Update 11.30am 14/9: ‘Tertiary education’ to be added to Chris Evans’ ministerial title. Who is responsible for postgraduate coursework remains unclear, to me at least.
Update 9.30pm 14/9: The Coalition gets it right, with a shadow minister for education, Christopher Pyne, and a shadow minister for universities and research, Senator Brett Mason. The government has now clarified what Chris Evans will be responsible for postgraduate coursework. He is off to a shambolic start.
University lobby groups aren’t happy that there is no longer a minister for education, the portfolio being split between the minister for schools, early childhood and youth (Peter Garrett), the minister for jobs, skills and workplace relations (Chris Evans) and the minister for innovation, industry and science (Kim Carr).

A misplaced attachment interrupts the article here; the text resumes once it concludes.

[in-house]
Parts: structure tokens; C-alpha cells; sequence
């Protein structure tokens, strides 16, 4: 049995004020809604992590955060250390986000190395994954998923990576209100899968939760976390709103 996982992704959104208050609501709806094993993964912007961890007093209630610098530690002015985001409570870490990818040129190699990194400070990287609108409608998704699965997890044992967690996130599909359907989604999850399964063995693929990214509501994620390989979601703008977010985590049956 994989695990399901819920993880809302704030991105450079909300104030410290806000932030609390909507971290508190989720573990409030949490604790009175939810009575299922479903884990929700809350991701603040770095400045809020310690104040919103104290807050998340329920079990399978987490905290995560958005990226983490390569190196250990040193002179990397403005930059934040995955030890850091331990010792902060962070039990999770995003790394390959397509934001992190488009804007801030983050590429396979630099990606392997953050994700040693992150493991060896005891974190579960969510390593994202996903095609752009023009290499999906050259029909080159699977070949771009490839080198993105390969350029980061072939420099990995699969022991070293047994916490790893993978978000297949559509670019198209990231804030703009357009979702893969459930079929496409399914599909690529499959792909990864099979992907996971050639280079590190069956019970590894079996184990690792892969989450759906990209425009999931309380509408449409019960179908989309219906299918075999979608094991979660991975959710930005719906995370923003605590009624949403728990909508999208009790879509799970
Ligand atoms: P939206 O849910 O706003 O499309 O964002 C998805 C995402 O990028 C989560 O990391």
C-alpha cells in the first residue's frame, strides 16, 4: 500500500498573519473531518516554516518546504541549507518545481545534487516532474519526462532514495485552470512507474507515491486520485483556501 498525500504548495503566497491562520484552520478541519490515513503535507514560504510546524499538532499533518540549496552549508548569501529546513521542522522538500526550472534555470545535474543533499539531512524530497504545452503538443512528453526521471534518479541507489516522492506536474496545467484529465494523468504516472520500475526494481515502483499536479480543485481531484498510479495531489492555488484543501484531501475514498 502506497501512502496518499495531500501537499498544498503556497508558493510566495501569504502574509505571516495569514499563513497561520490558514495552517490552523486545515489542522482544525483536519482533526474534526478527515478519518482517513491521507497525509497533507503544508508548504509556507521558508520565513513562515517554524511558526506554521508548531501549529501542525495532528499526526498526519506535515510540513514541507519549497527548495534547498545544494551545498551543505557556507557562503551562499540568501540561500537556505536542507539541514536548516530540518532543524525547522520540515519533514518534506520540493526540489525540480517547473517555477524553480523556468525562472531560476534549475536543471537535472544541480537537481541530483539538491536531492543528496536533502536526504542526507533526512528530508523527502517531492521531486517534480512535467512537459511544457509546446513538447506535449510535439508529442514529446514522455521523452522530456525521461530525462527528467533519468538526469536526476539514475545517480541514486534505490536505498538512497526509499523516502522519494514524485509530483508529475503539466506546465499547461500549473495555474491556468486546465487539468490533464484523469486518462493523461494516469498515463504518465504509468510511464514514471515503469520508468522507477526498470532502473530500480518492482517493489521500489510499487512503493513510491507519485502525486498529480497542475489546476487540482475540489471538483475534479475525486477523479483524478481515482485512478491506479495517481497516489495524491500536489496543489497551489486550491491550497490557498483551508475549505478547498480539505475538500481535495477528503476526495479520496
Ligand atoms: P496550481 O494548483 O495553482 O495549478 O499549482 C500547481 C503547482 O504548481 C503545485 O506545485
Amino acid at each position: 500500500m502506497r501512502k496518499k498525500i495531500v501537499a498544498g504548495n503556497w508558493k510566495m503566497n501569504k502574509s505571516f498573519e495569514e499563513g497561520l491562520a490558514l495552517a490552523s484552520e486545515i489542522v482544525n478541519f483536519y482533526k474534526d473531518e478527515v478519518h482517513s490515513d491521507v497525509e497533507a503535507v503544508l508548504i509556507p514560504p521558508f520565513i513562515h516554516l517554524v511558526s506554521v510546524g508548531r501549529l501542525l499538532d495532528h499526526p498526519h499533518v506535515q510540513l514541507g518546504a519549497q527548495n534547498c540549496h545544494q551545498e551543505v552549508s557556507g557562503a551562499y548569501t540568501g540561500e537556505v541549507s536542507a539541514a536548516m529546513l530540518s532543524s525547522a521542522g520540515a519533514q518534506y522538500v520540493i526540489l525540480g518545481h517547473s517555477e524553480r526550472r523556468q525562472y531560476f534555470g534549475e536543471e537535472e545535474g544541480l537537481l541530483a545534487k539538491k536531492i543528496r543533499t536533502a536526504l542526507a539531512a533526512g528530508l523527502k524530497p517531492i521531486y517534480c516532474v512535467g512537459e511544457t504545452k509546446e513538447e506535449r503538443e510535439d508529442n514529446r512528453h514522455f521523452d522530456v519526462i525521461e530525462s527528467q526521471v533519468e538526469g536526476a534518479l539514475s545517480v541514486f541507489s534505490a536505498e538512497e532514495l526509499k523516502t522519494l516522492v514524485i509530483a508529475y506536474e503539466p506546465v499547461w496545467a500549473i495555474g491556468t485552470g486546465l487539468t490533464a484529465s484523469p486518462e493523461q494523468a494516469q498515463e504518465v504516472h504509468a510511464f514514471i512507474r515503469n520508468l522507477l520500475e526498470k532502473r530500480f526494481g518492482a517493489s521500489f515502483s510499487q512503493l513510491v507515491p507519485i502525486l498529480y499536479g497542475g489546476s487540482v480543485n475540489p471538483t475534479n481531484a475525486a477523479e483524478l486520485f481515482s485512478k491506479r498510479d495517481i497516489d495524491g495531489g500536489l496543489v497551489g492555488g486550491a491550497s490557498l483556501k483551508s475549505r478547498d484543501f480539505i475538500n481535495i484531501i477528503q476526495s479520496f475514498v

The disappearance of higher education is most striking. I thought Evans might be the minister, but on Saturday afternoon I could not confirm it from the published list of new ministers. Gillard clarified the matter on Insiders on Sunday morning.
The atmospherics of this are really bad. John Dawkins is the Great Satan of traditional knowledge-for-its-own sake academics, but his policy documents always had a nod to the humanities and there was no significant steering of the system away from generalist degrees. Whatever he thought about arts academics or academics in general, he respected their self-conception as being about more than the service of the economy or whatever other goals the government of the day had.
By contrast Gillard as minister did not even bother with lip service support of the arts. Continue reading “Gillard disrespects higher education”